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Novel Treatment for Premature Ejaculation in the Light of Currently Used Therapies: A Review.

INTRODUCTION: Besides erectile dysfunction, premature ejaculation (PE) is the most frequent male sexual disorder and shows a high level of bother and distress. The negative consequences of long-term and unsuccessfully treated PE on both patient and partner are well established in the literature and include personal distress, impairment of the partner's sexual function, and interpersonal difficulties.

AIM: To outline the consequences of untreated PE and the advantages and disadvantages of currently available treatment options with a special focus on a new topical eutectic lidocaine/prilocaine metered dose spray (Fortacin; Lidocaine/Prilocaine, Recordati, Milan, Italy) which represents the second officially approved drug in this indication.

METHODS: Narrative overview of the literature synthesizing the findings of literature retrieved from searches of computerized databases such as Web of Science, Medline, PubMed, and Google Scholar, hand searches, and authoritative texts. Combinations of keywords including premature ejaculation, ejaculatory control, intravaginal ejaculation latency time, IELT, PE, PDE5 inhibitors (PDE5i), SSRIs, topical anesthetics, lidocaine, prilocaine, and treatment were used. In the end, 59 studies published between 2000 and 2018 were considered relevant for this review.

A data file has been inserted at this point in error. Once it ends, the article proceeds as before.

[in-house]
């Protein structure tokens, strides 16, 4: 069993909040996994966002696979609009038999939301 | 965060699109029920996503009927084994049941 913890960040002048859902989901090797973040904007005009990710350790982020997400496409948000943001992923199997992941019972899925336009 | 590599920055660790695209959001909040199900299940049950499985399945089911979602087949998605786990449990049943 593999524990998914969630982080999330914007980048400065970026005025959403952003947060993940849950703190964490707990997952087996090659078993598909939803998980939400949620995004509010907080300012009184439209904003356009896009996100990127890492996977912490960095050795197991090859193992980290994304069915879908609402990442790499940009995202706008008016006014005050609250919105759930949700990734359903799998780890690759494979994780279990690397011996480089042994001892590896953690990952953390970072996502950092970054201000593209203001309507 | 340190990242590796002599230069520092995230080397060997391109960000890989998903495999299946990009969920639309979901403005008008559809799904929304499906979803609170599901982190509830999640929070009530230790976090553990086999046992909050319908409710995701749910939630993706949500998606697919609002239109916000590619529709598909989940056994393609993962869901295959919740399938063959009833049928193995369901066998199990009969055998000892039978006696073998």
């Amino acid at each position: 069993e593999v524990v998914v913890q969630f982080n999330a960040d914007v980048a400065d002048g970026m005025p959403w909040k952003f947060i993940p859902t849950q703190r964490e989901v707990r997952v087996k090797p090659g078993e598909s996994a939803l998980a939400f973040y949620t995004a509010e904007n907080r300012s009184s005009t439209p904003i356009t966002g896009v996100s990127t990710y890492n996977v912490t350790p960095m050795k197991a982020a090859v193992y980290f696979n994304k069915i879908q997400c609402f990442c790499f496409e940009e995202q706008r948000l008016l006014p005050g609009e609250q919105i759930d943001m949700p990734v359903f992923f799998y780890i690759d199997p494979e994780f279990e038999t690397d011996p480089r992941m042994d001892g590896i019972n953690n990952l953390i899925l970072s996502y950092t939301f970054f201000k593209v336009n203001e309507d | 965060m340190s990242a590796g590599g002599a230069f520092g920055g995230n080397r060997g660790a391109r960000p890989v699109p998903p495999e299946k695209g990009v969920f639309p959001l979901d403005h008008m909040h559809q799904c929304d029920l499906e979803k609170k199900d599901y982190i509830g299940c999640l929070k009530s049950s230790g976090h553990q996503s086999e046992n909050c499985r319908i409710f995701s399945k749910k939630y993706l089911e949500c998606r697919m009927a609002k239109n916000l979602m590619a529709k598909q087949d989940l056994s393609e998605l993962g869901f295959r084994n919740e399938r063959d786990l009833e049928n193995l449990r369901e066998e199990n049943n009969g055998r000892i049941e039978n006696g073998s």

MAIN OUTCOME MEASURES: Published studies on PE-related negative psychosocial outcomes, as well as advantages and disadvantages of currently available off-label and officially approved treatment options.

RESULTS: Although a variety of treatment options for PE have shown marked improvements in stopwatch-measured intravaginal ejaculation latency time (IELT) and patient-reported outcomes as assessed by the Premature Ejaculation Profile (PEP), none of the investigated drugs has reached market approval. The only so far officially approved medication-dapoxetine-is characterized by high discontinuation rates of up to 90%, mostly because of high side effects, cost issues, efficacy below expectations, and the need for scheduling sexual intercourse.

CONCLUSION: With the official approval in Europe the new dose-metered lidocaine-prilocaine spray (Fortacin) may become a real first-line therapy option for PE and may offer a satisfactory and affordable solution, especially because of its unique galenic preparation, making its handling easy and customer friendly. In addition, it has the potential to significantly increase the currently low patients' acceptance of available monotherapies and become an established second-line therapy for the severe PE patients with IELTs <1 to 2 minutes or with ante-portal ejaculation in combination with oral therapy. Porst H, Burri A. Novel treatment for premature ejaculation in the light of currently used therapies: A review. Sex Med Rev 2019; 7:129-140.

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